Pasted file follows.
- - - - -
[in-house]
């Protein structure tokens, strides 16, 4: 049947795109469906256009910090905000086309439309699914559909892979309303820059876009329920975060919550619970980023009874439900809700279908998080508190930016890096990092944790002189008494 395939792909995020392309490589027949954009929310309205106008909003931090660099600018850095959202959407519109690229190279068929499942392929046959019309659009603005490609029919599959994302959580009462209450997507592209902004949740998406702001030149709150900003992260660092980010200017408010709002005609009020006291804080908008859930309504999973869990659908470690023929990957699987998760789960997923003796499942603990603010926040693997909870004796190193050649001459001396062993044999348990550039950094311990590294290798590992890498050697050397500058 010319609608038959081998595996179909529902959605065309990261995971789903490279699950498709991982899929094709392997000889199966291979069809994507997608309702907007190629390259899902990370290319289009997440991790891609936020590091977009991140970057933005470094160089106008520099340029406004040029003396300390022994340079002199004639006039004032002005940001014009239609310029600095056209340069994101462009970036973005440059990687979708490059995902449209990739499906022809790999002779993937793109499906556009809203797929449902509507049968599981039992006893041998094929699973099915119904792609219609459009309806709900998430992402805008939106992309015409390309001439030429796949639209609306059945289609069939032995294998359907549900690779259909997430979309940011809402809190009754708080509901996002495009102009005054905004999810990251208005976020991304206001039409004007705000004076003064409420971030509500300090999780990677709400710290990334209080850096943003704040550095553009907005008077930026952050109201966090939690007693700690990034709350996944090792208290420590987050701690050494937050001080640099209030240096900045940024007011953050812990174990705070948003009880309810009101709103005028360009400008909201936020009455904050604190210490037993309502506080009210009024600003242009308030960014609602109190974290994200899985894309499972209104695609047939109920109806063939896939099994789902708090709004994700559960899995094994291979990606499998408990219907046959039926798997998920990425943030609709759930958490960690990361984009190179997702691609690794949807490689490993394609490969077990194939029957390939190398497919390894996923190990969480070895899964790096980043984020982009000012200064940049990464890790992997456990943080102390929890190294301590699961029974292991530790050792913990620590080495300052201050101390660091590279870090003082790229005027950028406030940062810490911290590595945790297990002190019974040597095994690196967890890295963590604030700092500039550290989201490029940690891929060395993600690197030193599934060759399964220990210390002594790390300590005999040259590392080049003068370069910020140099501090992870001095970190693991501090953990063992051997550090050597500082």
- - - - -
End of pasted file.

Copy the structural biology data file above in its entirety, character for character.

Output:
[in-house]
């Protein structure tokens, strides 16, 4: 049947795109469906256009910090905000086309439309699914559909892979309303820059876009329920975060919550619970980023009874439900809700279908998080508190930016890096990092944790002189008494 395939792909995020392309490589027949954009929310309205106008909003931090660099600018850095959202959407519109690229190279068929499942392929046959019309659009603005490609029919599959994302959580009462209450997507592209902004949740998406702001030149709150900003992260660092980010200017408010709002005609009020006291804080908008859930309504999973869990659908470690023929990957699987998760789960997923003796499942603990603010926040693997909870004796190193050649001459001396062993044999348990550039950094311990590294290798590992890498050697050397500058 010319609608038959081998595996179909529902959605065309990261995971789903490279699950498709991982899929094709392997000889199966291979069809994507997608309702907007190629390259899902990370290319289009997440991790891609936020590091977009991140970057933005470094160089106008520099340029406004040029003396300390022994340079002199004639006039004032002005940001014009239609310029600095056209340069994101462009970036973005440059990687979708490059995902449209990739499906022809790999002779993937793109499906556009809203797929449902509507049968599981039992006893041998094929699973099915119904792609219609459009309806709900998430992402805008939106992309015409390309001439030429796949639209609306059945289609069939032995294998359907549900690779259909997430979309940011809402809190009754708080509901996002495009102009005054905004999810990251208005976020991304206001039409004007705000004076003064409420971030509500300090999780990677709400710290990334209080850096943003704040550095553009907005008077930026952050109201966090939690007693700690990034709350996944090792208290420590987050701690050494937050001080640099209030240096900045940024007011953050812990174990705070948003009880309810009101709103005028360009400008909201936020009455904050604190210490037993309502506080009210009024600003242009308030960014609602109190974290994200899985894309499972209104695609047939109920109806063939896939099994789902708090709004994700559960899995094994291979990606499998408990219907046959039926798997998920990425943030609709759930958490960690990361984009190179997702691609690794949807490689490993394609490969077990194939029957390939190398497919390894996923190990969480070895899964790096980043984020982009000012200064940049990464890790992997456990943080102390929890190294301590699961029974292991530790050792913990620590080495300052201050101390660091590279870090003082790229005027950028406030940062810490911290590595945790297990002190019974040597095994690196967890890295963590604030700092500039550290989201490029940690891929060395993600690197030193599934060759399964220990210390002594790390300590005999040259590392080049003068370069910020140099501090992870001095970190693991501090953990063992051997550090050597500082």